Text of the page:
For a moment, she thought perhaps she was back in the cantina, in the cellar where Doug had slept. Wherever she was, it was most certainly cool, damp, subterranean.
She was stretched out on some sort of rough, woven mat. She tried to sit up. Couldn’t.
Someone spoke, low and quickly, in a language that was completely alien to her.
She turned her head and found a pair of faintly luminescent, multi-colored eyes shining in the dark just inches from her nose. She recoiled and cried out weakly. Her elbow struck stone, which made her yelp again in pain.
A light appeared. The eyes’ owner was making soothing gestures and repeating the same sound, “Id . . . id, id, id, id, id . . .”
Kate realized she was lying on a very narrow stone shelf, dug out of the wall. The light was coming from some flaky, spongy-looking stuff he had set on the shelf by her feet. She flattened herself against the curve for a moment, breathing hard, and stared at the creature.
It was standing next to the shelf, leaning toward her as if in earnest. It – he – was not wearing any type of clothing. His body was utterly smooth and hairless, giving him a peculiar, childish quality. Also making him appear child-like was his short stature. Kate guessed he couldn’t be more than 5’ tall, and very thin. His skin was paper-white, every vein shockingly visible like ink on an overhead projector transparency. The blue-and-white contrast gave him a slight alabaster-type glow.
Most disturbing of all though were his kaleidoscopic eyes: wide, heavily-lidded, framed by fine, white lashes like silverfish antennae. Right now, those eyes were peering at her anxiously, clearly distressed by her distress.
She relaxed a little, allowed her body to creep forward a bit out of the corner.
The creature also relaxed, but held himself very still, waiting for her to make the next move.
“Well, you’re . . .” she reappraised him, “Neat.”
He spoke again, quick and lyrical. He pointed to her throat.
She felt around her neck. Her fingers found the amulet bag. The leather was still intact, but she could feel no energy emanating from the spell she’d woven into it before.
“Mm,” she said to her companion, “That is a problem, isn’t it?”
He gestured excitedly, evidently pleased that he had successfully communicated something to her, and spoke again. Gibber, gibber. Meep, meep.
“All right, all right, all right,” Kate said, holding up her hand. “I don’t understand you and you don’t understand me. Just let me get my bag, I’ll do another spell. . .” Her voice trailed off as she realized that she had left the bag at the campsite when she took off after—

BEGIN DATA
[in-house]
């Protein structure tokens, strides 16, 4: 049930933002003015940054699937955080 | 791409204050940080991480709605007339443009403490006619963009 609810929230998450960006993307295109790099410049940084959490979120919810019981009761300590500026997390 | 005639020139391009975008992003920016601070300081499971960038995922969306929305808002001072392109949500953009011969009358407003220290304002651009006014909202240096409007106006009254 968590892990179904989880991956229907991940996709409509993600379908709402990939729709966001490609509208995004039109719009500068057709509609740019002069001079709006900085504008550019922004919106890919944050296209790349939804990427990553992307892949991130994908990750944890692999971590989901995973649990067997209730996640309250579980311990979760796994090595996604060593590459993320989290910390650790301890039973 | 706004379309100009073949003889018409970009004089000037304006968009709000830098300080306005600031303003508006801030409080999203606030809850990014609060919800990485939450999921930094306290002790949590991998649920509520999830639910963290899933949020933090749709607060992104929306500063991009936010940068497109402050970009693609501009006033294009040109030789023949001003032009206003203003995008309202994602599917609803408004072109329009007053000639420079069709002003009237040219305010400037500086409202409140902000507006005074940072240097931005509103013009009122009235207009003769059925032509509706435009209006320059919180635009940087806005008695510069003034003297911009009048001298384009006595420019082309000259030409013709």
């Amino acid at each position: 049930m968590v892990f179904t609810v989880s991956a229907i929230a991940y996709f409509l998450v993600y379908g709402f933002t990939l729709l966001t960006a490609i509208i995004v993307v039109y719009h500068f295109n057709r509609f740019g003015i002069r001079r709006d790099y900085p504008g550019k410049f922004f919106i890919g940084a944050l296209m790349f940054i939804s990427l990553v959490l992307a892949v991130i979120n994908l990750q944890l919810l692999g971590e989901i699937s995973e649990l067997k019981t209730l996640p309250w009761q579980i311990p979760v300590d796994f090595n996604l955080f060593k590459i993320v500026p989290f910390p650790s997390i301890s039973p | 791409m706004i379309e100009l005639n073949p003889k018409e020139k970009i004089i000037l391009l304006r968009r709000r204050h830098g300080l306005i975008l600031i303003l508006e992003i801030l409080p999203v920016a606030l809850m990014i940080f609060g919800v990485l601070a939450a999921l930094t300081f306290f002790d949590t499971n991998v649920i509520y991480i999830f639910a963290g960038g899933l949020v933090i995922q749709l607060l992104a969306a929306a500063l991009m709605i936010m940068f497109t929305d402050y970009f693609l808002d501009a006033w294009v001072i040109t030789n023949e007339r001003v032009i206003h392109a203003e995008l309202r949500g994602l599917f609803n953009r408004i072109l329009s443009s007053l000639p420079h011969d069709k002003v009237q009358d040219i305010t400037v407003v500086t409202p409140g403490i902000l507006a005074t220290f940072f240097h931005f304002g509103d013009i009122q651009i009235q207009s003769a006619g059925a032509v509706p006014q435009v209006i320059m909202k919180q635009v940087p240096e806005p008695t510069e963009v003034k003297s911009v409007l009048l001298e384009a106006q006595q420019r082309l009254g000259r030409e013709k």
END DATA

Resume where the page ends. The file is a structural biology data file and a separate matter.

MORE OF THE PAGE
“My friends!” she burst out. “Where are my friends?” She tried to stand up, but wound up collapsing back on the pallet, wondering also what had happened to her wand.
The creature put out his hands frantically so they hovered over her chest, gesturing that she was to stay down. His voice rose to match hers, and – it didn’t seem possible – but the speed of his language actually trebled. He pointed vaguely in a direction somewhere behind him, which she took to mean Murphy and JD were somewhere nearby. Then he began repeating himself about something—she recognized the sounds from ones he’d made earlier anyway.
He bent over and picked something off the ground. It was a clear, uncut crystal, like quartz, jagged on one side, glassy on the other.
He pressed it on her, gesturing over and over again to her amulet bag.
She took the stone, cool against her hot skin, peered at it, then back at him. The crystal thrummed slightly in her hand, imbued with energy. She slipped it into the amulet bag.
“Testing, one, two, three, testing,” she said dryly.
“I do not understand,” he said, cocking his head.
“Join the club.” He tilted his head even further to the left. “Never mind,” she said and held out her hand. “I’m Kate.”
He took a reflexive step backward. “I am called Kudin. Forgive me for not touching you. It is not our way.”
“Oh.” She let her hand drop back to her side.
“How do you feel?” Kudin asked.
“Weak,” she replied. “I have got to stop waking up like this.”
If he understood that comment, he did not respond to it.
“Where’s my wand?”
“Your tools are safe, though not near.”
“What about my bag?”
“All of your belongings, even your moving dwelling. But we cannot have them in Canungra. Please understand, we do not consume flesh. We do not inflict death.”
Kate nodded respectfully.
“Water?” He offered her a small, earthen bowl, holding it out with both hands.
“Is that a yes?” He cocked his head to the left again, slightly.
He handed her the bowl, careful not to brush her fingers. She drank and handed the bowl back to him. “Where are my friends?”